Europe

Mona Lisa: Greatest art theft in history?

Published 1807 GMT (0207 HKT) November 18, 2013
Share
mona lisa returnmona lisa return
1 of 4
Officials crowd around the Mona Lisa upon her return to the Louvre in January 1914. Why such a fuss? She'd been missing for over two years. Paul Thompson/Getty Images/File
Until she was stolen in 1911, the Mona Lisa was not necessarily the most famous painting in the world. When Italian handyman Vincenzo Peruggia stole Leonardo da Vinci's masterpiece, it made international headlines and was catapulted to stardom. Jean-Pierre Muller/Getty Images/File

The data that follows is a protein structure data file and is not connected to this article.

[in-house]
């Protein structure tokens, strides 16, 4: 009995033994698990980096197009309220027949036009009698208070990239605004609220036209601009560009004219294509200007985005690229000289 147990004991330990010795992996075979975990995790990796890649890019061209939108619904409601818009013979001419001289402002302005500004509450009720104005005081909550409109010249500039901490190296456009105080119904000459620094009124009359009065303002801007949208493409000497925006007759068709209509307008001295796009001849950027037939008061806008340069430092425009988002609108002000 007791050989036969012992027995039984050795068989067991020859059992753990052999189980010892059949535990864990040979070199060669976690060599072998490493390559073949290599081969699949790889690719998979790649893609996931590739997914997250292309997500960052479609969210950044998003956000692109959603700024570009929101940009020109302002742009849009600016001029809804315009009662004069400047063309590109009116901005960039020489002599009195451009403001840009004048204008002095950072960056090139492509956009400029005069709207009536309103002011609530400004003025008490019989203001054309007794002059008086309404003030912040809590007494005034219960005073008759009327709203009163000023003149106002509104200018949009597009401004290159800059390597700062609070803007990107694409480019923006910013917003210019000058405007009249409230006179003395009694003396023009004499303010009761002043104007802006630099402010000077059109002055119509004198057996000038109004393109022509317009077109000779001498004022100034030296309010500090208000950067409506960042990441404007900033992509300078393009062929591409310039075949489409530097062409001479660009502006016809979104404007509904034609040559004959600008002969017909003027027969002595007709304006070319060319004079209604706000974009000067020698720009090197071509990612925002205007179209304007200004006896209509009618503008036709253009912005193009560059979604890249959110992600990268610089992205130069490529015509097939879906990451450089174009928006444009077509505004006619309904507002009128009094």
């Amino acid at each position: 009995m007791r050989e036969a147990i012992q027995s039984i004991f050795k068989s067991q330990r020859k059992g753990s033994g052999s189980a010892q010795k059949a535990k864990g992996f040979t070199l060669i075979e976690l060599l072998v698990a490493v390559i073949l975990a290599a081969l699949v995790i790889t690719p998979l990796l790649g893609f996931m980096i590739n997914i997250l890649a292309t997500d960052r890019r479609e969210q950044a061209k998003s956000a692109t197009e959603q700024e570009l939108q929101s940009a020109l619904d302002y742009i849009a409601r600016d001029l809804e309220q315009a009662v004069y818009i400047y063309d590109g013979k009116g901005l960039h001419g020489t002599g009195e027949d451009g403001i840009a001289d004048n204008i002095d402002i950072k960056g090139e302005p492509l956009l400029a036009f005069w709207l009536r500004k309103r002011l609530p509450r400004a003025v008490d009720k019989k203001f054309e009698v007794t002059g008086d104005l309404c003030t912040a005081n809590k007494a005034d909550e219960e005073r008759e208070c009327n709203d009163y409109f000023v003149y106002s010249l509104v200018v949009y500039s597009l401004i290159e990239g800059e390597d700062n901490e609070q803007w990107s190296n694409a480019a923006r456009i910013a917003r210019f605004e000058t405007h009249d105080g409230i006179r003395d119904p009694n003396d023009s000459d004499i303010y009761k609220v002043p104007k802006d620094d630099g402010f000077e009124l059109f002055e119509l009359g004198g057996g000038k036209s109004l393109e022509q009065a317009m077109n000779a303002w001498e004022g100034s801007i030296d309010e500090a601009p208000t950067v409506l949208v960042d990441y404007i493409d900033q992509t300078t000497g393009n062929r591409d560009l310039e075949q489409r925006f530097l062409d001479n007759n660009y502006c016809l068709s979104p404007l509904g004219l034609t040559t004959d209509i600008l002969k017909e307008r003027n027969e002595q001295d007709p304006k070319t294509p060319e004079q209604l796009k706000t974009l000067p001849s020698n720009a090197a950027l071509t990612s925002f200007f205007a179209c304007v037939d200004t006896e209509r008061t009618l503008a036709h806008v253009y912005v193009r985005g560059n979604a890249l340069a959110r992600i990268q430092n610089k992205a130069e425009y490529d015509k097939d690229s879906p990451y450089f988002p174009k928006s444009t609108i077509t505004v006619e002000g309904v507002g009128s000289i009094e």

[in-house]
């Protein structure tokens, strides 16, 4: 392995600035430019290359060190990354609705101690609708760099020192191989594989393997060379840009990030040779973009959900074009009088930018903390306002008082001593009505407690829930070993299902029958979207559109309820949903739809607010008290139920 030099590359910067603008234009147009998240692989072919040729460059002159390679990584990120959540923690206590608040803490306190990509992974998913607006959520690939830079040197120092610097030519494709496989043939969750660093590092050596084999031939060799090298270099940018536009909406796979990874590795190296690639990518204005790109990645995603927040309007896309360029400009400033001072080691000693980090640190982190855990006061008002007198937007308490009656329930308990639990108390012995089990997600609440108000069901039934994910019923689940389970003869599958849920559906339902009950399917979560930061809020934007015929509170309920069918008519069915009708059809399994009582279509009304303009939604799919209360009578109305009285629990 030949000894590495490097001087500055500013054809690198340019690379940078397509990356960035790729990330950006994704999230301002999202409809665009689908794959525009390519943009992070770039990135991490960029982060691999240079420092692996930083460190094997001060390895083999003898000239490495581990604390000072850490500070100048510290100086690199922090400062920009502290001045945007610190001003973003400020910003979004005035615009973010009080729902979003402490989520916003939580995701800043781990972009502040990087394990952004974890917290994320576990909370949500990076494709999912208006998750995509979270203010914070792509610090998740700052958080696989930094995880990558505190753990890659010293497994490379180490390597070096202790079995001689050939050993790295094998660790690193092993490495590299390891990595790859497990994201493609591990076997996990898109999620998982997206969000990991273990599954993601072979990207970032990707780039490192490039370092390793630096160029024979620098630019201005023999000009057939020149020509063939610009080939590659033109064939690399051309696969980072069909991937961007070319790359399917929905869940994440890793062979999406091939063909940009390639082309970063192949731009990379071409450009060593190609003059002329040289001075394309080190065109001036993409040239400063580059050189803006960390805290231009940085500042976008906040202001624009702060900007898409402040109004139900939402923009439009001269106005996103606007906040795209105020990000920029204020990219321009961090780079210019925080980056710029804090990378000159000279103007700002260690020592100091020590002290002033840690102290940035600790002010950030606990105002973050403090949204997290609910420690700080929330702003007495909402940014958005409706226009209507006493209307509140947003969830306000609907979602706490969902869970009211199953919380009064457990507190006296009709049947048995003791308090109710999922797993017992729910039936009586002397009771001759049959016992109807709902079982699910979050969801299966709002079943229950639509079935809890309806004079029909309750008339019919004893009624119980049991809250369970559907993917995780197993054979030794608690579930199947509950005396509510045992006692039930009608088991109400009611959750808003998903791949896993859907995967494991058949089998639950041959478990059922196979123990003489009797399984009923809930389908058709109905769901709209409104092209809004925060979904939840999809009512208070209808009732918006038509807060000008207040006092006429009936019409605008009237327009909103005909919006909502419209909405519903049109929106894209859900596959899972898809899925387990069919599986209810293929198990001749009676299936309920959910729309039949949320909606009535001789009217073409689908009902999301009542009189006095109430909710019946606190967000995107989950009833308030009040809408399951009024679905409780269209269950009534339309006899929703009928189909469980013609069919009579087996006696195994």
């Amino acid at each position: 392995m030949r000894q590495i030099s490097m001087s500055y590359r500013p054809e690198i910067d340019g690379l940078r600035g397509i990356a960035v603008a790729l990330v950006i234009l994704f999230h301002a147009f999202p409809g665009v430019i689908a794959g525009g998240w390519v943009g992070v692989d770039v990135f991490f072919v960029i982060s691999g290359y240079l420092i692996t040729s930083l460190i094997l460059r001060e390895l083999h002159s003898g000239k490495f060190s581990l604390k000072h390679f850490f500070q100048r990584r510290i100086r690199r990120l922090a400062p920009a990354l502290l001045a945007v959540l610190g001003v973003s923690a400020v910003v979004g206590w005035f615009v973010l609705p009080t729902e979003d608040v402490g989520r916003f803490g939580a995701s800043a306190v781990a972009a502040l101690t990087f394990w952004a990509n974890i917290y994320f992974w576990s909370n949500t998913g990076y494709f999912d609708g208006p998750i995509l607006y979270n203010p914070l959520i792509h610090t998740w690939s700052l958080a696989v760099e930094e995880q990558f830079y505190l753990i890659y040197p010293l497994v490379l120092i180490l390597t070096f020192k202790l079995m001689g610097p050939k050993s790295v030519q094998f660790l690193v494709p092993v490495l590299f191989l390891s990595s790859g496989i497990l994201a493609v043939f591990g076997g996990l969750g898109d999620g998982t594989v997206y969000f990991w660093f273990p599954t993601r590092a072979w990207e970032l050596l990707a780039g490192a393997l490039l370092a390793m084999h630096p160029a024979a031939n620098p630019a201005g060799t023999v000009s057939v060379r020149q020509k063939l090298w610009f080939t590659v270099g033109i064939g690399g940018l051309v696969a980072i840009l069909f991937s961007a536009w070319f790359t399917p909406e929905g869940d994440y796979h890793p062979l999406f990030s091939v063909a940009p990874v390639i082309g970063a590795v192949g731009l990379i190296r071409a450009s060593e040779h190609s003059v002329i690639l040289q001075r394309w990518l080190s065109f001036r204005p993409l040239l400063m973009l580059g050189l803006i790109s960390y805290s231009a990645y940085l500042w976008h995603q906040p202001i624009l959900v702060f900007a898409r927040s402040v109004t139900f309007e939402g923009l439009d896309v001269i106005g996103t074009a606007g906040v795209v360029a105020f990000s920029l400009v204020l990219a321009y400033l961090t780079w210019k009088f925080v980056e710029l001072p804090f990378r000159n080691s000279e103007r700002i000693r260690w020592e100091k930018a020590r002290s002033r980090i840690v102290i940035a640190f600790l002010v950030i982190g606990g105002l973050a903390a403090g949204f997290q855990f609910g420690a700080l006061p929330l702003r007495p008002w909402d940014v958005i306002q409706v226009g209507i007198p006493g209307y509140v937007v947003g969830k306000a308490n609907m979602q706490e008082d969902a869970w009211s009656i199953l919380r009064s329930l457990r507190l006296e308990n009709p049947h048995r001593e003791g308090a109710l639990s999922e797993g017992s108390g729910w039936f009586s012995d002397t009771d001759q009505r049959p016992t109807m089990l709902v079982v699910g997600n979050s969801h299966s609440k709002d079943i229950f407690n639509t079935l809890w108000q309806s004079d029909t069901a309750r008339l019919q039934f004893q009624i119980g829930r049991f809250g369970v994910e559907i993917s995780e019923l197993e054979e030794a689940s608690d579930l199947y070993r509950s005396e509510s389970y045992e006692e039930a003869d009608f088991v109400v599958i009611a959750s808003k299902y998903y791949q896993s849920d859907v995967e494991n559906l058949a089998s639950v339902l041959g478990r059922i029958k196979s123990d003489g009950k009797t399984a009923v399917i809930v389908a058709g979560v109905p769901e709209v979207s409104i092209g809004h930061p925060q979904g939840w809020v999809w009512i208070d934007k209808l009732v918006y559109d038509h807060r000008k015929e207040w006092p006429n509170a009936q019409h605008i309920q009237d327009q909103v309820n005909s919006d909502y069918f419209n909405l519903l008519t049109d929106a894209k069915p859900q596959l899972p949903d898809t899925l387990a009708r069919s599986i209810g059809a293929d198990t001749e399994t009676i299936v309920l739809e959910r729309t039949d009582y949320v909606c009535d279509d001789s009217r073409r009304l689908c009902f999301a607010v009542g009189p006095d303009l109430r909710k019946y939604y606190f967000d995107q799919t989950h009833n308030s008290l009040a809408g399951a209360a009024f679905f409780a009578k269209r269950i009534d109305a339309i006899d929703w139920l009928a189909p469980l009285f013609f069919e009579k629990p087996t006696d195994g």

Today, the 16th century artwork is the most recognizable painting on the planet, helping to attract over 9.7 million visitors to the Louvre last year. The mysterious muse has been immortalized in everything from Andy Warhol's pop art to Dan Brown's bestselling novel, "The Da Vinci Code." Stephane de sakutin/Getty Images/Files
"It's what people describe as invisible masterpieces -- people know of them but they may have never seen them. They're more interested in saying that they've seen them, rather than actually looking at them," said art history professor Noah Charney. Loic Venance/Getty Images/File